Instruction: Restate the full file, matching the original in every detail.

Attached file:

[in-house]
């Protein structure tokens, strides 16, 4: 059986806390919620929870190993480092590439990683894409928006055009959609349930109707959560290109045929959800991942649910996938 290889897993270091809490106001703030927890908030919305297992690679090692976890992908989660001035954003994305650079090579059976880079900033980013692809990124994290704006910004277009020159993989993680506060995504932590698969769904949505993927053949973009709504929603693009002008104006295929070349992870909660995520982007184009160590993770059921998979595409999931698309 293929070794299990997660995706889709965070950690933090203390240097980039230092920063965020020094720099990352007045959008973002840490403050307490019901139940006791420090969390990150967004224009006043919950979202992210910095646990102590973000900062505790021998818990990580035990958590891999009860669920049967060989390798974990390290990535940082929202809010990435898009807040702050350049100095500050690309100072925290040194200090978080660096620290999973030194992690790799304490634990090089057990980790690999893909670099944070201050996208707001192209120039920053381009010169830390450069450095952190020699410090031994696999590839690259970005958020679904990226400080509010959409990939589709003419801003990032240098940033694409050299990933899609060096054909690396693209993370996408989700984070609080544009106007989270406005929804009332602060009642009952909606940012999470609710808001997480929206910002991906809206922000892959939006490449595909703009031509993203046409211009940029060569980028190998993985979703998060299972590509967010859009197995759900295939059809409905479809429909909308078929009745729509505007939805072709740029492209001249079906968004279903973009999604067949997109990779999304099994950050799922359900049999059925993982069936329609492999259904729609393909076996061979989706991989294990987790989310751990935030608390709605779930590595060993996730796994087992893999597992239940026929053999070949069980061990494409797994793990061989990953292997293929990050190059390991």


[in-house]
């Protein structure tokens, strides 16, 4: 059986806390919620929870190993480092590439990683894409928006055009959609349930109707959560290109045929959800991942649910996938 290889897993270091809490106001703030927890908030919305297992690679090692976890992908989660001035954003994305650079090579059976880079900033980013692809990124994290704006910004277009020159993989993680506060995504932590698969769904949505993927053949973009709504929603693009002008104006295929070349992870909660995520982007184009160590993770059921998979595409999931698309 293929070794299990997660995706889709965070950690933090203390240097980039230092920063965020020094720099990352007045959008973002840490403050307490019901139940006791420090969390990150967004224009006043919950979202992210910095646990102590973000900062505790021998818990990580035990958590891999009860669920049967060989390798974990390290990535940082929202809010990435898009807040702050350049100095500050690309100072925290040194200090978080660096620290999973030194992690790799304490634990090089057990980790690999893909670099944070201050996208707001192209120039920053381009010169830390450069450095952190020699410090031994696999590839690259970005958020679904990226400080509010959409990939589709003419801003990032240098940033694409050299990933899609060096054909690396693209993370996408989700984070609080544009106007989270406005929804009332602060009642009952909606940012999470609710808001997480929206910002991906809206922000892959939006490449595909703009031509993203046409211009940029060569980028190998993985979703998060299972590509967010859009197995759900295939059809409905479809429909909308078929009745729509505007939805072709740029492209001249079906968004279903973009999604067949997109990779999304099994950050799922359900049999059925993982069936329609492999259904729609393909076996061979989706991989294990987790989310751990935030608390709605779930590595060993996730796994087992893999597992239940026929053999070949069980061990494409797994793990061989990953292997293929990050190059390991």